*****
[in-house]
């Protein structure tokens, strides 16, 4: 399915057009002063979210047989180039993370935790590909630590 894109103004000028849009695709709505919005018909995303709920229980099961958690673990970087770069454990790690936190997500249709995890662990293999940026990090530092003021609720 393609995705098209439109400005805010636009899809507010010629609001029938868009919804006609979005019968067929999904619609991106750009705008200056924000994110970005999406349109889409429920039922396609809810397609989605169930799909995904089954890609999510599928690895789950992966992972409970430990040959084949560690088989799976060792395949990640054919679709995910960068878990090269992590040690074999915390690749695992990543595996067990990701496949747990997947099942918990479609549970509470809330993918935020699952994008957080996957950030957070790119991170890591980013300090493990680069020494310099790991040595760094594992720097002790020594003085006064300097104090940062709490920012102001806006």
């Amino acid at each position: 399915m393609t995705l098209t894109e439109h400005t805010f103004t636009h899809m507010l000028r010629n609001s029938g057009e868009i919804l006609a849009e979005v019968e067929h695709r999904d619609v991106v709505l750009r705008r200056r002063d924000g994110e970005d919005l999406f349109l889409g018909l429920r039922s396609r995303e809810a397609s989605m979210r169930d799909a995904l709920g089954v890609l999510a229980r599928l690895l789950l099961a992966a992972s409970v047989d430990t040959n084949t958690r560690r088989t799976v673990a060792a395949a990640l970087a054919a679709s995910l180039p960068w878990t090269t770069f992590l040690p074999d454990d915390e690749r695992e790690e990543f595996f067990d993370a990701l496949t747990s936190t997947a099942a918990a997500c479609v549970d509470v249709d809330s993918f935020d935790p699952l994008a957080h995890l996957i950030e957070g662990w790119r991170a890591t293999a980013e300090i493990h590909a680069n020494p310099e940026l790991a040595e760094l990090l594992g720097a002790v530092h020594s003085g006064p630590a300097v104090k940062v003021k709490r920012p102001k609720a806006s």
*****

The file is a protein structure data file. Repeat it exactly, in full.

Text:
[in-house]
């Protein structure tokens, strides 16, 4: 399915057009002063979210047989180039993370935790590909630590 894109103004000028849009695709709505919005018909995303709920229980099961958690673990970087770069454990790690936190997500249709995890662990293999940026990090530092003021609720 393609995705098209439109400005805010636009899809507010010629609001029938868009919804006609979005019968067929999904619609991106750009705008200056924000994110970005999406349109889409429920039922396609809810397609989605169930799909995904089954890609999510599928690895789950992966992972409970430990040959084949560690088989799976060792395949990640054919679709995910960068878990090269992590040690074999915390690749695992990543595996067990990701496949747990997947099942918990479609549970509470809330993918935020699952994008957080996957950030957070790119991170890591980013300090493990680069020494310099790991040595760094594992720097002790020594003085006064300097104090940062709490920012102001806006």
């Amino acid at each position: 399915m393609t995705l098209t894109e439109h400005t805010f103004t636009h899809m507010l000028r010629n609001s029938g057009e868009i919804l006609a849009e979005v019968e067929h695709r999904d619609v991106v709505l750009r705008r200056r002063d924000g994110e970005d919005l999406f349109l889409g018909l429920r039922s396609r995303e809810a397609s989605m979210r169930d799909a995904l709920g089954v890609l999510a229980r599928l690895l789950l099961a992966a992972s409970v047989d430990t040959n084949t958690r560690r088989t799976v673990a060792a395949a990640l970087a054919a679709s995910l180039p960068w878990t090269t770069f992590l040690p074999d454990d915390e690749r695992e790690e990543f595996f067990d993370a990701l496949t747990s936190t997947a099942a918990a997500c479609v549970d509470v249709d809330s993918f935020d935790p699952l994008a957080h995890l996957i950030e957070g662990w790119r991170a890591t293999a980013e300090i493990h590909a680069n020494p310099e940026l790991a040595e760094l990090l594992g720097a002790v530092h020594s003085g006064p630590a300097v104090k940062v003021k709490r920012p102001k609720a806006s």